The Taliban splinter group that has claimed responsibility for abducting the trio in the Afghan capital last Thursday repeated its threat to kill them — but said it might ease its demand for the United Nations and British troops to leave Afghanistan.
Jaish-al Muslimeen, or Army of Muslims, released a videotape on Sunday showing the frightened captives — Annetta Flanigan of Northern Ireland, Filipino diplomat Angelito Nayan and Shqipe Habibi of Kosovo — and mimicking the tactics of insurgents in Iraq.
However, several Afghan officials say they suspect that warlords or criminal groups were also involved in the bold daylight snatch and that the hostages may still be in the Kabul area.
"So far, we've not been informed of any contacts with the kidnappers," said Latfullah Mashal, spokesman for the Afghan Interior Ministry. "But we're progressing and hopeful that the hostages will be released safely."
He said the ministry, whose security forces are leading the search, had undertaken unspecified initiatives which were "going well." He declined to elaborate.
The militants say that they have divided up the hostages to thwart any rescue attempt. They also say they are ready to discuss their demands, which also include the release of Taliban and al Qaeda prisoners from U.S. custody at Guantanamo Bay, Cuba.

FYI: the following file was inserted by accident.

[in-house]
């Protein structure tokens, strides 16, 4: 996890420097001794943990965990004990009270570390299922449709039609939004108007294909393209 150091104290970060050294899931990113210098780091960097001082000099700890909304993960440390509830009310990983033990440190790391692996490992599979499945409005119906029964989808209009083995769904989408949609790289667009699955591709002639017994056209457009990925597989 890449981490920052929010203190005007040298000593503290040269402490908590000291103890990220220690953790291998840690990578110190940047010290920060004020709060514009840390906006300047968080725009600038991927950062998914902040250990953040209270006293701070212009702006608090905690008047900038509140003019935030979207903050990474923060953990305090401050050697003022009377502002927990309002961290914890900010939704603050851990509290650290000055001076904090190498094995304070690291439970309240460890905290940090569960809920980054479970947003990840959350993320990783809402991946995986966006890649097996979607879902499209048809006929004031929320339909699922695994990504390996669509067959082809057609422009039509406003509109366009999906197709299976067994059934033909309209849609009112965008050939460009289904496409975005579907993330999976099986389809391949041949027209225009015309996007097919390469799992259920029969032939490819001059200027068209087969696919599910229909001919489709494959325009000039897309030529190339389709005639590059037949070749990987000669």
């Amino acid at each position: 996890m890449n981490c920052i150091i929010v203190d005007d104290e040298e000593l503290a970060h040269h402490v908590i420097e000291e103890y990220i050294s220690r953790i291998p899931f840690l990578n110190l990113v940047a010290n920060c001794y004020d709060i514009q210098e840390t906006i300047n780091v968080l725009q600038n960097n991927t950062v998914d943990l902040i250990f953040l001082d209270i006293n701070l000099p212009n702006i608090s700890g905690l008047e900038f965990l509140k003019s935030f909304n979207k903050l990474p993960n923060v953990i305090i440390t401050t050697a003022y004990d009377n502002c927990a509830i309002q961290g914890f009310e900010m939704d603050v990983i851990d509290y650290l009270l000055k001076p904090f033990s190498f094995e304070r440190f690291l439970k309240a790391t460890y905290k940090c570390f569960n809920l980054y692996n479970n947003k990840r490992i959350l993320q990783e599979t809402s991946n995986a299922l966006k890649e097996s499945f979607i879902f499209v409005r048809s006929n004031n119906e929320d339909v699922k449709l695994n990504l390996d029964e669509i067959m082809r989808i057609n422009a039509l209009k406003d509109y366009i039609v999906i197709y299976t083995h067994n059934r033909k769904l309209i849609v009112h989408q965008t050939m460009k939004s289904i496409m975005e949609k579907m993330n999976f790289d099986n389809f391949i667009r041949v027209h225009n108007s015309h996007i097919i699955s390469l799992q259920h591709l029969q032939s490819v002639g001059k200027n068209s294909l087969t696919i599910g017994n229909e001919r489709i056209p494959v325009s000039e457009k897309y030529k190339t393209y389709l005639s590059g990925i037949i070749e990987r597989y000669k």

Ishaq Manzoor, who claims to speak for Jaish-ul Muslimeen, said Tuesday that it would be "flexible" about its demands if the government or the United Nations also gave ground.
In a satellite telephone call to The Associated Press, he insisted talks were "ongoing" via an intermediary, and suggested "a few days more" could be allowed beyond a Wednesday deadline if negotiations progress.
"If they don't accept our demands, we will have no choice — we will kill them," he said.
U.N. spokesman Manoel de Almeida e Silva said he couldn't comment on any contact because it could jeopardize efforts to free the hostages.
An urgent search operation involving NATO and U.S. troops as well as Afghan security forces has focused on Kabul and the Paghman valley to the west.
The hostage-takers have said only that the trio are still in Afghanistan, but have issued a string of warnings to authorities to back off.
"If the government and coalition forces find one of them, we will kill the other two," Manzoor said.
In Manila, a brother of the kidnapped Philippine diplomat, appealed for his release "in Allah's name and in the spirit of Ramadan," the holy Muslim month.
"He is a very good man with a high regard for our Muslim brothers and sisters here in the Philippines and throughout the world," Bernard Nayan said in a statement. "He has never been involved in politics. He only wants to help others."
In July, Manila withdrew a small peacekeeping force from Iraq to save the life of a kidnapped Filipino truck driver. It has no forces in Afghanistan.
All three hostages were in Afghanistan to help manage its Oct. 9 presidential election.
U.S.-backed interim leader Hamid Karzai secured a majority of the votes, but is still awaiting official confirmation of the result, expected in the next few days.
By Stephen Graham